Republican lawmakers have said they plan to repeal the Affordable Care Act when President-elect Donald Trump is in office, with a one or two-year transition period before it takes effect to give customers notice.
Repealing Obamacare without replacing it could lead insurers to exit the program to avoid losses, according to Politico.
"The discussion right now about repeal and replacement is making the market very, very nervous. I would not be surprised to see the potential for a stampede to exit the market," said Washington Insurance Commissioner Mike Kriedler, notes Politico.
Insurers would have a tight deadline of a few months to decide to stay in the law's marketplaces in 2018. Uncertainty over whether it will be repealed with no replacement could lead to insurance being cut off for millions, Politico reports.
"A repeal that kicks the can on replace would put the market in serious jeopardy and the American people will hold them accountable for the results," Center for American Progress health policy chief Topher Spiro said on a conference call to Obamacare supporters.
Obamacare coverage is in high demand. During the first two weeks of the current enrollment season, more than 1 million people signed up. On the day after the presidential election, 100,000 joined the program.
Politico notes President Barack Obama's administration estimated that 13.8 million people would be participants in the current season, which ends around two weeks after Trump takes office.
Many of those people would be affected by the lack of Obamacare, Politico reports, according to Molina Healthcare CEO Mario Molina.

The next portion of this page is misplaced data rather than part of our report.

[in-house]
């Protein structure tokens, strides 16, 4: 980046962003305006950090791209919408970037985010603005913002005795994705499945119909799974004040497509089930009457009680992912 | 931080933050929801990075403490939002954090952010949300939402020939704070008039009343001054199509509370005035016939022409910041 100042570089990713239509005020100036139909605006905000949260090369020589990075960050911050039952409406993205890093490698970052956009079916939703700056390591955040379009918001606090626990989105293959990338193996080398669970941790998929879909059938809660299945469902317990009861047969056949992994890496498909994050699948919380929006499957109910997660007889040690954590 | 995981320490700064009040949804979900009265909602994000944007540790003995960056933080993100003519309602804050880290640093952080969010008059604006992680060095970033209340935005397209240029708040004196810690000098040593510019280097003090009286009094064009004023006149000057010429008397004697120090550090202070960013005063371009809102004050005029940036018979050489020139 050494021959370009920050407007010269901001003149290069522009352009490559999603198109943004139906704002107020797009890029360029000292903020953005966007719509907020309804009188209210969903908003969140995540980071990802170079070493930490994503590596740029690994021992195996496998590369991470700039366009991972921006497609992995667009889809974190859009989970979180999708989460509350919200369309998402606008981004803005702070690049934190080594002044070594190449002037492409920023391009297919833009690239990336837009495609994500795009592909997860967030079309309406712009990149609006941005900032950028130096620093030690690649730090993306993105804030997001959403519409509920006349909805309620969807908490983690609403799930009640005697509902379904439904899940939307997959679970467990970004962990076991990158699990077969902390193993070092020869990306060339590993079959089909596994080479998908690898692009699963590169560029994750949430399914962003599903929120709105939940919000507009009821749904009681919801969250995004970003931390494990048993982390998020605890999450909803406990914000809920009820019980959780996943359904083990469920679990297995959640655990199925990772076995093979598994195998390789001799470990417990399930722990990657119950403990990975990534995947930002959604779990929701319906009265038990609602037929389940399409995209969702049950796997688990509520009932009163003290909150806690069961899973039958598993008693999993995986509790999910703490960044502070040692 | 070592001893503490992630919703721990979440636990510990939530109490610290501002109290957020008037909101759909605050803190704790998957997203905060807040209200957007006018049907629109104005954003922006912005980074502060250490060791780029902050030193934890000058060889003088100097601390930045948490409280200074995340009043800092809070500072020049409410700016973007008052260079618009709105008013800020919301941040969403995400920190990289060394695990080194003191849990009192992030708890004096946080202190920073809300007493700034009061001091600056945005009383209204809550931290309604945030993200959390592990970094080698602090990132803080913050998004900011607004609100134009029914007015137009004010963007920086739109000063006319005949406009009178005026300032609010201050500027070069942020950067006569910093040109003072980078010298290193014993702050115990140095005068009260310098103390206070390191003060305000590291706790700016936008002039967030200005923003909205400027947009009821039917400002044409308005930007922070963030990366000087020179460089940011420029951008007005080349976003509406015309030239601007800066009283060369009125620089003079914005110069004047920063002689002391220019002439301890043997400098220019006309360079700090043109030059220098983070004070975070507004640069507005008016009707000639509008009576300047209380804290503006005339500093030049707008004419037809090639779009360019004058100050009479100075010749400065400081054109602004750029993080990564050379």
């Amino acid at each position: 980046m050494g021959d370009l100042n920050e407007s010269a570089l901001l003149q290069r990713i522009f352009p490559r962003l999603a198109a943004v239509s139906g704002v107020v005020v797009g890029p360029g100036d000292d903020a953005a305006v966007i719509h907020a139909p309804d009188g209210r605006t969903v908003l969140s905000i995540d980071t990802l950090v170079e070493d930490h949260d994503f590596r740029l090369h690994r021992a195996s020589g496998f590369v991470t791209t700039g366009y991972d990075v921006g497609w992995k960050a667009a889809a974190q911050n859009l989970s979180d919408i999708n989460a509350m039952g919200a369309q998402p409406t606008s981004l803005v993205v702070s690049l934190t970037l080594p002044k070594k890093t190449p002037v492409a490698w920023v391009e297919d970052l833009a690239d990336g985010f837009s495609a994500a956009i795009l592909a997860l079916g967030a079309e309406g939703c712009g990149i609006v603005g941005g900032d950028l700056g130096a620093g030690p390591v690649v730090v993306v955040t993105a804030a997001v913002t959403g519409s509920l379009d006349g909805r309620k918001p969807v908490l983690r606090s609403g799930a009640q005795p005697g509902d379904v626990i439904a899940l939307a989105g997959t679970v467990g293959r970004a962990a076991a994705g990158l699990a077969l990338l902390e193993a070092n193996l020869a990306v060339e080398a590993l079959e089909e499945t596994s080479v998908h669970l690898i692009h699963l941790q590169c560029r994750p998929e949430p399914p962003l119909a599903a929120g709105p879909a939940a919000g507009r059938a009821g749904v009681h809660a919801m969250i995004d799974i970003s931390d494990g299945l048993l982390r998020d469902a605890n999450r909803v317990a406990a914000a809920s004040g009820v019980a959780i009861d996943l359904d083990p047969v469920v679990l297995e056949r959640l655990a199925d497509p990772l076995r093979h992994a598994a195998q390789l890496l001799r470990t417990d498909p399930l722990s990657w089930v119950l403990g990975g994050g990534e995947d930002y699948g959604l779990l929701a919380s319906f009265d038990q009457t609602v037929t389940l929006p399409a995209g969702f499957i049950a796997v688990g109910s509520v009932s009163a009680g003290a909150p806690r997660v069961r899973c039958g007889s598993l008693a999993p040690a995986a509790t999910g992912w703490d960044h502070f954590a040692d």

"Health care and health insurance is an area where the devil really is in the details. It's a big, big issue and if you get it wrong it can harm a lot of people," Molina said.
Iowa Insurance Commissioner Nick Gerhart, a Republican appointee agreed, saying repealing with no replacement would have "devastating consequences in the disruption to people's care."
Alliance of Community Health Plans CEO Ceci Connolly doubts that allowing one year to transition out of the program would be enough, and stressed that the incoming administration needs to clear up their plans.
"It's enormously important for the incoming administration and Congress to be very clear about their intentions, because the worst thing for business is uncertainty," Connolly said, reports Politico.
Republicans have said they would use reconciliation, a process that requires 51 Senate votes, which would keep Democrats from blocking the plan. However, that method only blocks the parts of Obamacare that are linked to federal funding.
According to Politico, it's likely that lawmakers could not toss the part of the plan that does not discriminate against preexisting conditions — a part of the plan that Trump has said he likes.
Insurers would have no guarantee that Congress would set up a replacement for the program, Politico reported.
Insurers could exit the program even sooner if Republicans remove funds to provide cost-sharing with low-income customers. A clause in the Obamacare contract allows insurers to cut off coverage if the government eliminates those subsidies, according to Politico.
Insurance consultant John Gorman warned about the impending consequences of a repeal. "This is like trying to develop a plan for the zombie apocalypse. It's never been done before," Gorman said.
According to the Los Angeles Times, Republican's plans to repeal Obamacare could be disruptive. "There is significant risk of chaos. If they don't get this right, a lot of people will suffer," said Iran Morrison, a healthcare consultant.
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